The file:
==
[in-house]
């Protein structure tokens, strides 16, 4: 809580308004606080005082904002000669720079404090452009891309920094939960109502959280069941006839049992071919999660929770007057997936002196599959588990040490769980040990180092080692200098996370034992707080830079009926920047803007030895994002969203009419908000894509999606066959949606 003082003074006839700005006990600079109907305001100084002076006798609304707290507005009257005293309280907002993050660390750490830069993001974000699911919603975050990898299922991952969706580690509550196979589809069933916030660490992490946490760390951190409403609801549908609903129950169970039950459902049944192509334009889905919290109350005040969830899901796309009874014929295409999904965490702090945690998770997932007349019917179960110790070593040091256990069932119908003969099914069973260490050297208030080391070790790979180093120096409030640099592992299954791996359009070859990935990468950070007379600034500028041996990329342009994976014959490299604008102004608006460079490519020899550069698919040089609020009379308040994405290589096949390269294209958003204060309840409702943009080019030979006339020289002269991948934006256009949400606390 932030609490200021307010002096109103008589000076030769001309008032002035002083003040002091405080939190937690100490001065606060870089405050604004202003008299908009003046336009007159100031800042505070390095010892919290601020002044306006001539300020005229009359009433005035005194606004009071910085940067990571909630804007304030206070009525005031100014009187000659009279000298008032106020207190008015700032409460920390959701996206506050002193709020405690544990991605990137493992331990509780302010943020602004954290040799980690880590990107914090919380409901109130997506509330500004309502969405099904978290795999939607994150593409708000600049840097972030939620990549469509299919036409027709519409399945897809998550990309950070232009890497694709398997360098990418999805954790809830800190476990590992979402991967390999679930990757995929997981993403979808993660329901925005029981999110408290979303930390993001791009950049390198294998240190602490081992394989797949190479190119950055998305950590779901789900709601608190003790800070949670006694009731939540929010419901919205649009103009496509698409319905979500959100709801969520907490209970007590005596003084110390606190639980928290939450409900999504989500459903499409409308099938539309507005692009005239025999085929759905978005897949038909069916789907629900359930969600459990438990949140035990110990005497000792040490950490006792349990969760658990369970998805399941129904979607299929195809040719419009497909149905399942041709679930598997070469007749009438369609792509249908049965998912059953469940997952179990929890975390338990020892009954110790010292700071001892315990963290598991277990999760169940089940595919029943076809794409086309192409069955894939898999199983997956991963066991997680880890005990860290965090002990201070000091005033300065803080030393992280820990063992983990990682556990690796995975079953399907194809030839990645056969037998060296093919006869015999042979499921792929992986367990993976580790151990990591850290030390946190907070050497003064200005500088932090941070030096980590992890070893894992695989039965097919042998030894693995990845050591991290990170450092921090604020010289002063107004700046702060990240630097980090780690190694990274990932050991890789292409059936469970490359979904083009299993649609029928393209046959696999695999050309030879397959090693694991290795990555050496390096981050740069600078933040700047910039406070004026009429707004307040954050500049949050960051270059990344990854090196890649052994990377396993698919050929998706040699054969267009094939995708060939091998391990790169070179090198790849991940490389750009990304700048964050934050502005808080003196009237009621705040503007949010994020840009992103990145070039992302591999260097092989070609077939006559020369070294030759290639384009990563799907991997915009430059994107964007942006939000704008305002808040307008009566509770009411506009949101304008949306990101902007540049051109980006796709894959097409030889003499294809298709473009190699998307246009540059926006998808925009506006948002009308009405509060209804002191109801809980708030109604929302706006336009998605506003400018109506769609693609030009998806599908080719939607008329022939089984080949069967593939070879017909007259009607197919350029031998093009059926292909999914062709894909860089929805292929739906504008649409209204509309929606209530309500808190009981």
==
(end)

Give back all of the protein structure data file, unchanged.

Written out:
[in-house]
């Protein structure tokens, strides 16, 4: 809580308004606080005082904002000669720079404090452009891309920094939960109502959280069941006839049992071919999660929770007057997936002196599959588990040490769980040990180092080692200098996370034992707080830079009926920047803007030895994002969203009419908000894509999606066959949606 003082003074006839700005006990600079109907305001100084002076006798609304707290507005009257005293309280907002993050660390750490830069993001974000699911919603975050990898299922991952969706580690509550196979589809069933916030660490992490946490760390951190409403609801549908609903129950169970039950459902049944192509334009889905919290109350005040969830899901796309009874014929295409999904965490702090945690998770997932007349019917179960110790070593040091256990069932119908003969099914069973260490050297208030080391070790790979180093120096409030640099592992299954791996359009070859990935990468950070007379600034500028041996990329342009994976014959490299604008102004608006460079490519020899550069698919040089609020009379308040994405290589096949390269294209958003204060309840409702943009080019030979006339020289002269991948934006256009949400606390 932030609490200021307010002096109103008589000076030769001309008032002035002083003040002091405080939190937690100490001065606060870089405050604004202003008299908009003046336009007159100031800042505070390095010892919290601020002044306006001539300020005229009359009433005035005194606004009071910085940067990571909630804007304030206070009525005031100014009187000659009279000298008032106020207190008015700032409460920390959701996206506050002193709020405690544990991605990137493992331990509780302010943020602004954290040799980690880590990107914090919380409901109130997506509330500004309502969405099904978290795999939607994150593409708000600049840097972030939620990549469509299919036409027709519409399945897809998550990309950070232009890497694709398997360098990418999805954790809830800190476990590992979402991967390999679930990757995929997981993403979808993660329901925005029981999110408290979303930390993001791009950049390198294998240190602490081992394989797949190479190119950055998305950590779901789900709601608190003790800070949670006694009731939540929010419901919205649009103009496509698409319905979500959100709801969520907490209970007590005596003084110390606190639980928290939450409900999504989500459903499409409308099938539309507005692009005239025999085929759905978005897949038909069916789907629900359930969600459990438990949140035990110990005497000792040490950490006792349990969760658990369970998805399941129904979607299929195809040719419009497909149905399942041709679930598997070469007749009438369609792509249908049965998912059953469940997952179990929890975390338990020892009954110790010292700071001892315990963290598991277990999760169940089940595919029943076809794409086309192409069955894939898999199983997956991963066991997680880890005990860290965090002990201070000091005033300065803080030393992280820990063992983990990682556990690796995975079953399907194809030839990645056969037998060296093919006869015999042979499921792929992986367990993976580790151990990591850290030390946190907070050497003064200005500088932090941070030096980590992890070893894992695989039965097919042998030894693995990845050591991290990170450092921090604020010289002063107004700046702060990240630097980090780690190694990274990932050991890789292409059936469970490359979904083009299993649609029928393209046959696999695999050309030879397959090693694991290795990555050496390096981050740069600078933040700047910039406070004026009429707004307040954050500049949050960051270059990344990854090196890649052994990377396993698919050929998706040699054969267009094939995708060939091998391990790169070179090198790849991940490389750009990304700048964050934050502005808080003196009237009621705040503007949010994020840009992103990145070039992302591999260097092989070609077939006559020369070294030759290639384009990563799907991997915009430059994107964007942006939000704008305002808040307008009566509770009411506009949101304008949306990101902007540049051109980006796709894959097409030889003499294809298709473009190699998307246009540059926006998808925009506006948002009308009405509060209804002191109801809980708030109604929302706006336009998605506003400018109506769609693609030009998806599908080719939607008329022939089984080949069967593939070879017909007259009607197919350029031998093009059926292909999914062709894909860089929805292929739906504008649409209204509309929606209530309500808190009981």